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Hi guys i'm trying to run my script the 23:55 of every day. This is my code:

# m h  dom mon dow   command
  PATH=/usr/sbin:/sbin:/usr/bin:/bin

  55 23 * * * bash -l /home/as/bin/backupAutoEtc.sh

And this works fine in crontab -e, but doesn't work if I put it in sudo crontab -e.
I have an empty line at the end of the file (I've also tried without the bash -l). The log file is the same for root crontab and normal crontab (no errors), so I don't get why the first works and the latter doesn't. I have already read a lot of answers about the topic, but none worked for me. Do you have any idea?

Thank you in advance

PS The script is the following (a simple daily backup of the /etc directory):

#!/bin/bash
dayOfTheWeek=$(date +%u)
nomeFile=backupEtc${dayOfTheWeek}.tar.gz
tar -czvf ~/${nomeFile} /etc
  • It is difficult to help, when we don't know, what the script contains. Please edit your original question and show us the content of the script backupAutoEtc.sh. Indent each line 4 spaces to render it as code. – sudodus Oct 7 '17 at 14:48
  • Root should be able to run date and tar and set variables. You can also use the explicit paths /bin/date and /bin/tar and /bin/bash in the script. -- Do you really need -l? -- Maybe root cannot read the shellscript file from your home directory. Please check the permissions. – sudodus Oct 7 '17 at 15:34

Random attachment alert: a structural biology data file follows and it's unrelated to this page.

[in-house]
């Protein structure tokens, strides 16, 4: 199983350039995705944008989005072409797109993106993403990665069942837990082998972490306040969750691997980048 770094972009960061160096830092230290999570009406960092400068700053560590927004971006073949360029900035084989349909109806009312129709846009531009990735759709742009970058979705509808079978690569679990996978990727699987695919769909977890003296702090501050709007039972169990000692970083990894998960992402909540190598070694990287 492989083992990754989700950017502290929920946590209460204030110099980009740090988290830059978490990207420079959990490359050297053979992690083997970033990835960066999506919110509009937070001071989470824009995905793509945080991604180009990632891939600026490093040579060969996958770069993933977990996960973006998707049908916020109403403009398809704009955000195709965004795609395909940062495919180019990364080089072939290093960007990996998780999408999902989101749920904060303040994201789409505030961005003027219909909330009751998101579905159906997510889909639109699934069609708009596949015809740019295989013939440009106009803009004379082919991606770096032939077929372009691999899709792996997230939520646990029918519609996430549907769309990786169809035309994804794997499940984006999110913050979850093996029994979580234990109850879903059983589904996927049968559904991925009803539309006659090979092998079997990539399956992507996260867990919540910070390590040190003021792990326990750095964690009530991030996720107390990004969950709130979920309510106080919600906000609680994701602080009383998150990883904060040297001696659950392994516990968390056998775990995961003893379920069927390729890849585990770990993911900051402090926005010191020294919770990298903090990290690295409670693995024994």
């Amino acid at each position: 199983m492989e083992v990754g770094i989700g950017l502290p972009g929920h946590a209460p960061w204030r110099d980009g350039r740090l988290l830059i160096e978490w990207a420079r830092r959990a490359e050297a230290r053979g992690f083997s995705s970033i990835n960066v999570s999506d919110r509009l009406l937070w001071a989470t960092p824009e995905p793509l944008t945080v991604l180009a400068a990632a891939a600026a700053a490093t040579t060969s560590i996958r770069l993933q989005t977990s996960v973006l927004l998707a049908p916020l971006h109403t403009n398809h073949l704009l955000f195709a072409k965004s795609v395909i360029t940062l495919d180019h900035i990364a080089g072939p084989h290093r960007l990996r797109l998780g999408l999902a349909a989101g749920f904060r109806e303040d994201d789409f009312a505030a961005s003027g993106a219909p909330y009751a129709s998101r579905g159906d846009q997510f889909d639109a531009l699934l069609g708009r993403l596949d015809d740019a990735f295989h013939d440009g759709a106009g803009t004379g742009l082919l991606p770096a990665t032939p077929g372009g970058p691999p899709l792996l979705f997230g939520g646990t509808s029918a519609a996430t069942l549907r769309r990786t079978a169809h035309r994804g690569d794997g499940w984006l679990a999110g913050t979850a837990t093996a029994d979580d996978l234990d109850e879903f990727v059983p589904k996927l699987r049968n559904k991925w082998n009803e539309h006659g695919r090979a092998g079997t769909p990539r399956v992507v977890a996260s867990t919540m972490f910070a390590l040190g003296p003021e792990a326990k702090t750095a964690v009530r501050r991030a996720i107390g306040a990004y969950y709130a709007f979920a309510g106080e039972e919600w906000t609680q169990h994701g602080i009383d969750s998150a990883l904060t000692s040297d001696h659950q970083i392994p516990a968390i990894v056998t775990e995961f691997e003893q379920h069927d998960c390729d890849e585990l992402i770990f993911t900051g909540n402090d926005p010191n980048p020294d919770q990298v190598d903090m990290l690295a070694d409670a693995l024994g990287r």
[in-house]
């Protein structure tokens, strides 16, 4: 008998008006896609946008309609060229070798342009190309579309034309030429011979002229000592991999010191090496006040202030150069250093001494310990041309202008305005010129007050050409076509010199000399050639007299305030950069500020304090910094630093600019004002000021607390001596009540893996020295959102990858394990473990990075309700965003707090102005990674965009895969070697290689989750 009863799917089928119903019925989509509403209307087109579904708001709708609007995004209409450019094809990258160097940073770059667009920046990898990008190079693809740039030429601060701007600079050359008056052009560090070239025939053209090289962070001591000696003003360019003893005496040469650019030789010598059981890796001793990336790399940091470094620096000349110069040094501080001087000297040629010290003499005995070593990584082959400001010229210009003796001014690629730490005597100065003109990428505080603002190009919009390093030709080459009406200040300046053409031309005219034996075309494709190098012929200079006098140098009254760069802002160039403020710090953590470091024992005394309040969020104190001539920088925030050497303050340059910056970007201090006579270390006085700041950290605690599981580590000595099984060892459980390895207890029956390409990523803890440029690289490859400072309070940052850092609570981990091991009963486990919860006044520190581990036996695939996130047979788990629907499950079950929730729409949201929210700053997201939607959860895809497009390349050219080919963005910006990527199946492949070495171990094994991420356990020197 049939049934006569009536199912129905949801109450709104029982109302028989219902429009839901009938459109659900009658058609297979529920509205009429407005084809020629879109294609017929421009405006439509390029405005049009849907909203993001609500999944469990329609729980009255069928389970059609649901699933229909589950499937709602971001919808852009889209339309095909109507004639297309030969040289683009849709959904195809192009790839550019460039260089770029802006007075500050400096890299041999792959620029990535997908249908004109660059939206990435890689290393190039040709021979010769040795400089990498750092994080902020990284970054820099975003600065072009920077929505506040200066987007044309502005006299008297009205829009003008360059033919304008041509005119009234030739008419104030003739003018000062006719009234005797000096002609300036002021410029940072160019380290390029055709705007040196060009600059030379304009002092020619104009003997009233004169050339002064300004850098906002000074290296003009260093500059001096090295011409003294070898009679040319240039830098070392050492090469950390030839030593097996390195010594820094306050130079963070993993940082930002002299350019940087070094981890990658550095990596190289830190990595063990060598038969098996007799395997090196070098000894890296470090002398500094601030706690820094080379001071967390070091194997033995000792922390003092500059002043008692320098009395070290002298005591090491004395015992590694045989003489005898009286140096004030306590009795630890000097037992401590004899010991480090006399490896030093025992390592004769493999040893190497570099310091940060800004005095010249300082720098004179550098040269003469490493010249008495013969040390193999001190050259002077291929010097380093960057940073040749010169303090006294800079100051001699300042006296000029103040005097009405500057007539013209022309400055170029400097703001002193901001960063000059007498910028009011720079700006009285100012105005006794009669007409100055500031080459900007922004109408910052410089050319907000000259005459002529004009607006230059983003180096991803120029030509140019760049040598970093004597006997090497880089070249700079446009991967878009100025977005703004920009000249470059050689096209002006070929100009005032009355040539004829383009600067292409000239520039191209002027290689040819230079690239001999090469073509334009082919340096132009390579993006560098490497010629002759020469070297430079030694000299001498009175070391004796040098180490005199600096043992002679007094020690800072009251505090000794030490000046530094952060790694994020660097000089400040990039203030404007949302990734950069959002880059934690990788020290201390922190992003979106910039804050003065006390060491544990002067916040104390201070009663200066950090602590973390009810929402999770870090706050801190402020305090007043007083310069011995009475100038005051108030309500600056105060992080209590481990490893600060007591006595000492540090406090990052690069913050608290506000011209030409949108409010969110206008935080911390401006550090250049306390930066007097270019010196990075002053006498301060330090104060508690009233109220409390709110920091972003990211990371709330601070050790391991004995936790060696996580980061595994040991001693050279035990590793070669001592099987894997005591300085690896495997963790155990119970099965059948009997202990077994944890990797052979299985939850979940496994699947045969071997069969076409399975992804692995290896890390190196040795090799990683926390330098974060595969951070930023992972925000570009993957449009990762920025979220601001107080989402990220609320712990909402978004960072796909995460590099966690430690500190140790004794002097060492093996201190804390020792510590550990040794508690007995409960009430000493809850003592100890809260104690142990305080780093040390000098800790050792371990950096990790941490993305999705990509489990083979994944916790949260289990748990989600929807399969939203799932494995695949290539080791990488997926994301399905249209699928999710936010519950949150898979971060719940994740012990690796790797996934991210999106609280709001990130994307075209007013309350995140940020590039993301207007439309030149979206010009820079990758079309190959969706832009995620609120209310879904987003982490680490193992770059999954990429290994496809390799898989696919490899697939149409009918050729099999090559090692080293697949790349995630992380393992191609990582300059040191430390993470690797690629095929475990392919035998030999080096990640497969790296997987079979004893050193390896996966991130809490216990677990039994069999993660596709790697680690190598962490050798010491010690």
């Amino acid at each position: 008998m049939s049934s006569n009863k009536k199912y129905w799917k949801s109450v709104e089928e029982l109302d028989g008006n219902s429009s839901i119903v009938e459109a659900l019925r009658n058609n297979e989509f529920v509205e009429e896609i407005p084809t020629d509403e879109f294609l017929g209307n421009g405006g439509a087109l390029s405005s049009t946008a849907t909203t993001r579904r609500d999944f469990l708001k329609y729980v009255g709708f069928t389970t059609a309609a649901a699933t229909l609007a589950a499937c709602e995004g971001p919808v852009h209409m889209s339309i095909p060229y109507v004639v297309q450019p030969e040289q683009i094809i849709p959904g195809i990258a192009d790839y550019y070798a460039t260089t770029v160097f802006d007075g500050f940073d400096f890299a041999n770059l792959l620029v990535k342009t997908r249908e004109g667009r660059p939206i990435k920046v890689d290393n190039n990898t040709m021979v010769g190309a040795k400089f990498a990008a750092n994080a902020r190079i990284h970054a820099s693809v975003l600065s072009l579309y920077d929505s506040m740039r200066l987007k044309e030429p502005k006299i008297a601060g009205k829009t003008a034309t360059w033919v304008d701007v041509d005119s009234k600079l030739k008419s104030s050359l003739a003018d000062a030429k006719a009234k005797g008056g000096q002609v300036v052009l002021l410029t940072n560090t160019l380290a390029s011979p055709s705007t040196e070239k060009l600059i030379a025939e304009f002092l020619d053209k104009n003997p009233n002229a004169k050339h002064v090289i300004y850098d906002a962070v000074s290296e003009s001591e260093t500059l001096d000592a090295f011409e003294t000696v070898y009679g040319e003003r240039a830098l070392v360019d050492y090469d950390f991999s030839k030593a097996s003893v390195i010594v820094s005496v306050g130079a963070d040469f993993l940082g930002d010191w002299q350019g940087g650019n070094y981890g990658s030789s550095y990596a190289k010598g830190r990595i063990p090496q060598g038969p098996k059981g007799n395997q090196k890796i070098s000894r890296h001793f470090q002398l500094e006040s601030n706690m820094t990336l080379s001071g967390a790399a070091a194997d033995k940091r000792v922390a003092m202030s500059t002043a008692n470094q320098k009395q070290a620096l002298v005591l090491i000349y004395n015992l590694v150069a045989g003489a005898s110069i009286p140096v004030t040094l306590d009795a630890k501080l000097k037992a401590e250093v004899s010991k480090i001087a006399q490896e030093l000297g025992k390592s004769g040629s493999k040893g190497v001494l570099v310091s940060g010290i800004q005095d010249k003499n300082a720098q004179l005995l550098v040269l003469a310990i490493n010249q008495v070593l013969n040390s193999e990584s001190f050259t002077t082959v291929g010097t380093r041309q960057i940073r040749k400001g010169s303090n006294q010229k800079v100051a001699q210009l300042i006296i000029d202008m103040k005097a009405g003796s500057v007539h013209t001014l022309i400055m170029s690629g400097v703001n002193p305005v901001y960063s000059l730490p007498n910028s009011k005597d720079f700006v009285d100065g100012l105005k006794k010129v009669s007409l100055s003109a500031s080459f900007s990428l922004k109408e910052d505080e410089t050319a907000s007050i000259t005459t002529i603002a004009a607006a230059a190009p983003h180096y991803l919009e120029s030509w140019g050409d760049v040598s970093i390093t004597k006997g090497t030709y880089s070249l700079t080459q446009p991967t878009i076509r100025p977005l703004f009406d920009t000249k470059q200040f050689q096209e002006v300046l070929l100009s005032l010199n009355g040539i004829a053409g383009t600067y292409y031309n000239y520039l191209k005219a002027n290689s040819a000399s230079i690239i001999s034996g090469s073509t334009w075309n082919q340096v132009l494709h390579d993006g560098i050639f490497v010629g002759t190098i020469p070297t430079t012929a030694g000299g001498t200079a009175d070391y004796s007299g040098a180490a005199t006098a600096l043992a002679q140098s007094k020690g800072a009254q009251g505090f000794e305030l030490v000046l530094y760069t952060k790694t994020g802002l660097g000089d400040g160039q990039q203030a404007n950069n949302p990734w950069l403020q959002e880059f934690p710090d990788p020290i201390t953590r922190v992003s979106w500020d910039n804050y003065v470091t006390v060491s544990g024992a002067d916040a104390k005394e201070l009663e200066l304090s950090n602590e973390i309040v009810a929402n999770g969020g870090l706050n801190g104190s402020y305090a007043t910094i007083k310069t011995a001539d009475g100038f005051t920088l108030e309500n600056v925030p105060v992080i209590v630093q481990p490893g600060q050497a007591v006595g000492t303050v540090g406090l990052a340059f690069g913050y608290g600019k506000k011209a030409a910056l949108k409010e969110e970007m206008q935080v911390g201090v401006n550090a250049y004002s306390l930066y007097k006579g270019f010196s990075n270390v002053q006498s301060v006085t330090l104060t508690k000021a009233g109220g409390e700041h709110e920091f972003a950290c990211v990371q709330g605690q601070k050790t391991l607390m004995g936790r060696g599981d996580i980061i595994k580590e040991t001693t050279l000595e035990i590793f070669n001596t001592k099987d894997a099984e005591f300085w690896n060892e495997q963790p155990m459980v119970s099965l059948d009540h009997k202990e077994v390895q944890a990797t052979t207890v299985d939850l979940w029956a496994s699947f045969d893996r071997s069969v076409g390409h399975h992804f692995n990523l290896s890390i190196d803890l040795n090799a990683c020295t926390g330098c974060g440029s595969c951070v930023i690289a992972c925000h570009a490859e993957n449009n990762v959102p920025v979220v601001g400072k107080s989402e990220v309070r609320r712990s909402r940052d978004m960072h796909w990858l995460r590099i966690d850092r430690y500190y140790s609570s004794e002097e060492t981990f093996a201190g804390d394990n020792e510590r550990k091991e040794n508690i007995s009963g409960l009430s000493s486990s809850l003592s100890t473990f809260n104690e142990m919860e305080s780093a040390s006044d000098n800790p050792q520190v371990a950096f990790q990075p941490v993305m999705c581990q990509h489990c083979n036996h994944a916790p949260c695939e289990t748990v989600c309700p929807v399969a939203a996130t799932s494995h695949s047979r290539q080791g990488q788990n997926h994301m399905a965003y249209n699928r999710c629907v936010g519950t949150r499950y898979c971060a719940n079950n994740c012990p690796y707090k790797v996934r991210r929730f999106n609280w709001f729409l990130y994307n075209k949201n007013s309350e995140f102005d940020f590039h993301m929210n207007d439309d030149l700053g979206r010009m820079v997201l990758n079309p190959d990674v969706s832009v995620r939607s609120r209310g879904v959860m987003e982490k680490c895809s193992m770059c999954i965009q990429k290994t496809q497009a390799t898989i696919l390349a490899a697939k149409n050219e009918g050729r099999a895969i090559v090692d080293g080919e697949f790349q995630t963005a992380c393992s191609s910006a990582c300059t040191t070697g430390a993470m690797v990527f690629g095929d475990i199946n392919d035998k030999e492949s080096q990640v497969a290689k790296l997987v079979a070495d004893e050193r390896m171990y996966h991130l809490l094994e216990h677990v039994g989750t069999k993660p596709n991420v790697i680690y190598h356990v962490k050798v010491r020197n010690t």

• I added the paths for the command date and tar, but anything change. I also tried without the -l, but the result is the same! The permission for the file is 777, however i thought that permissions were ignored for root and that he could do everything, isn't that true? – Marco Cadei Oct 7 '17 at 15:42
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    Are sure it's not working - but writing the .tar.gz file in /root (which will be ~ when the script is run as root)? (You should probably change ~/${nomeFile} to an absolute path.) – steeldriver Oct 7 '17 at 16:07
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    Thank you @steeldriver that was my problem!! I didin't think that when root is executing my script the ~ is expanded in the root home directory. Thank you a lot! And thanks to everyone for the suggestions! – Marco Cadei Oct 8 '17 at 16:31
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You could put sudo in crontab. Like this:

55 23 * * * sudo /home/as/bin/backupAutoEtc.sh

But the script needs to be added to sudoers as an exception, so the cron can run it without prompting you for root password. To do this, in case you don't know:

sudo visudo -f /etc/sudoers.d/rewrite

Inside use this line:

user ALL = NOPASSWD: /home/as/bin/backupAutoEtc.sh

Use your own username instead of user. Problem solved!

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